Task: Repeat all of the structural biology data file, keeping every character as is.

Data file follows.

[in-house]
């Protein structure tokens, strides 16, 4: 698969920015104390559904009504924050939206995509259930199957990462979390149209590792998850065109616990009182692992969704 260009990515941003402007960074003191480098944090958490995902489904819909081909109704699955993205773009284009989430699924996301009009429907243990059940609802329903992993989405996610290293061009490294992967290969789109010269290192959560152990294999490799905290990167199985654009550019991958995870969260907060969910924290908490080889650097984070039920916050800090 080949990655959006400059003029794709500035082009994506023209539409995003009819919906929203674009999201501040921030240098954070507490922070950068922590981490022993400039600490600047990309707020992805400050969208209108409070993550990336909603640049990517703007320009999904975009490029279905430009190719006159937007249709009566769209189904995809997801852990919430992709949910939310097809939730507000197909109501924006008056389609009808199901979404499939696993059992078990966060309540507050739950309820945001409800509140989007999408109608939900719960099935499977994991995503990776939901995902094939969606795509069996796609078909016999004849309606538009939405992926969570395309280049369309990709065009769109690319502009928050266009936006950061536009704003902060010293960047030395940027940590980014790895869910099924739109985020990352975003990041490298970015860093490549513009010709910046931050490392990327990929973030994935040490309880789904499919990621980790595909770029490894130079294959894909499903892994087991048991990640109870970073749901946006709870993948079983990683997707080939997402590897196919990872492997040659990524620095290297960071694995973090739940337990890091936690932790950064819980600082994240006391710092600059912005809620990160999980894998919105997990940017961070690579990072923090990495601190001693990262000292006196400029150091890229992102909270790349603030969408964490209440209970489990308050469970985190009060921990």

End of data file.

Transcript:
[in-house]
């Protein structure tokens, strides 16, 4: 698969920015104390559904009504924050939206995509259930199957990462979390149209590792998850065109616990009182692992969704 260009990515941003402007960074003191480098944090958490995902489904819909081909109704699955993205773009284009989430699924996301009009429907243990059940609802329903992993989405996610290293061009490294992967290969789109010269290192959560152990294999490799905290990167199985654009550019991958995870969260907060969910924290908490080889650097984070039920916050800090 080949990655959006400059003029794709500035082009994506023209539409995003009819919906929203674009999201501040921030240098954070507490922070950068922590981490022993400039600490600047990309707020992805400050969208209108409070993550990336909603640049990517703007320009999904975009490029279905430009190719006159937007249709009566769209189904995809997801852990919430992709949910939310097809939730507000197909109501924006008056389609009808199901979404499939696993059992078990966060309540507050739950309820945001409800509140989007999408109608939900719960099935499977994991995503990776939901995902094939969606795509069996796609078909016999004849309606538009939405992926969570395309280049369309990709065009769109690319502009928050266009936006950061536009704003902060010293960047030395940027940590980014790895869910099924739109985020990352975003990041490298970015860093490549513009010709910046931050490392990327990929973030994935040490309880789904499919990621980790595909770029490894130079294959894909499903892994087991048991990640109870970073749901946006709870993948079983990683997707080939997402590897196919990872492997040659990524620095290297960071694995973090739940337990890091936690932790950064819980600082994240006391710092600059912005809620990160999980894998919105997990940017961070690579990072923090990495601190001693990262000292006196400029150091890229992102909270790349603030969408964490209440209970489990308050469970985190009060921990």